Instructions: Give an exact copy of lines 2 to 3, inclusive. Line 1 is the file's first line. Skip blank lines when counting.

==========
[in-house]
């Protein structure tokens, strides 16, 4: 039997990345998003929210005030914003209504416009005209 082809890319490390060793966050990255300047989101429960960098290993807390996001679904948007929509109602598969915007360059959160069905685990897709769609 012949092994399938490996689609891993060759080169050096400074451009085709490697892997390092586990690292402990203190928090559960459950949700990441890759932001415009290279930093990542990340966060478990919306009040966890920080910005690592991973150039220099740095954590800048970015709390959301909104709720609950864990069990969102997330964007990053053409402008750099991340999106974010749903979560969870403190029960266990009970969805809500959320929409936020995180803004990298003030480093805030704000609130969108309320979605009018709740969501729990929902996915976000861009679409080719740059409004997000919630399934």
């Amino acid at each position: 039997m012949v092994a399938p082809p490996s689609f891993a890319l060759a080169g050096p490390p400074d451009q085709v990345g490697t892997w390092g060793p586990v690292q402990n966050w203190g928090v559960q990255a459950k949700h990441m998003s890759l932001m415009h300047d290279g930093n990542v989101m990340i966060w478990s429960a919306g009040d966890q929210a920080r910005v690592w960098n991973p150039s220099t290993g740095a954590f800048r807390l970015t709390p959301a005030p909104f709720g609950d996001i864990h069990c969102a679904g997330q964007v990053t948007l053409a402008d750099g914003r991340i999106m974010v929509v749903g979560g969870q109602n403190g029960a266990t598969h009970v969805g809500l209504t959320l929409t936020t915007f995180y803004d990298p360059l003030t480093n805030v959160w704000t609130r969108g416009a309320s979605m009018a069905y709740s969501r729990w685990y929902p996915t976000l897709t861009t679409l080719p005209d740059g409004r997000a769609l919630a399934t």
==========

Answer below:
């Protein structure tokens, strides 16, 4: 039997990345998003929210005030914003209504416009005209 082809890319490390060793966050990255300047989101429960960098290993807390996001679904948007929509109602598969915007360059959160069905685990897709769609 012949092994399938490996689609891993060759080169050096400074451009085709490697892997390092586990690292402990203190928090559960459950949700990441890759932001415009290279930093990542990340966060478990919306009040966890920080910005690592991973150039220099740095954590800048970015709390959301909104709720609950864990069990969102997330964007990053053409402008750099991340999106974010749903979560969870403190029960266990009970969805809500959320929409936020995180803004990298003030480093805030704000609130969108309320979605009018709740969501729990929902996915976000861009679409080719740059409004997000919630399934």
């Amino acid at each position: 039997m012949v092994a399938p082809p490996s689609f891993a890319l060759a080169g050096p490390p400074d451009q085709v990345g490697t892997w390092g060793p586990v690292q402990n966050w203190g928090v559960q990255a459950k949700h990441m998003s890759l932001m415009h300047d290279g930093n990542v989101m990340i966060w478990s429960a919306g009040d966890q929210a920080r910005v690592w960098n991973p150039s220099t290993g740095a954590f800048r807390l970015t709390p959301a005030p909104f709720g609950d996001i864990h069990c969102a679904g997330q964007v990053t948007l053409a402008d750099g914003r991340i999106m974010v929509v749903g979560g969870q109602n403190g029960a266990t598969h009970v969805g809500l209504t959320l929409t936020t915007f995180y803004d990298p360059l003030t480093n805030v959160w704000t609130r969108g416009a309320s979605m009018a069905y709740s969501r729990w685990y929902p996915t976000l897709t861009t679409l080719p005209d740059g409004r997000a769609l919630a399934t």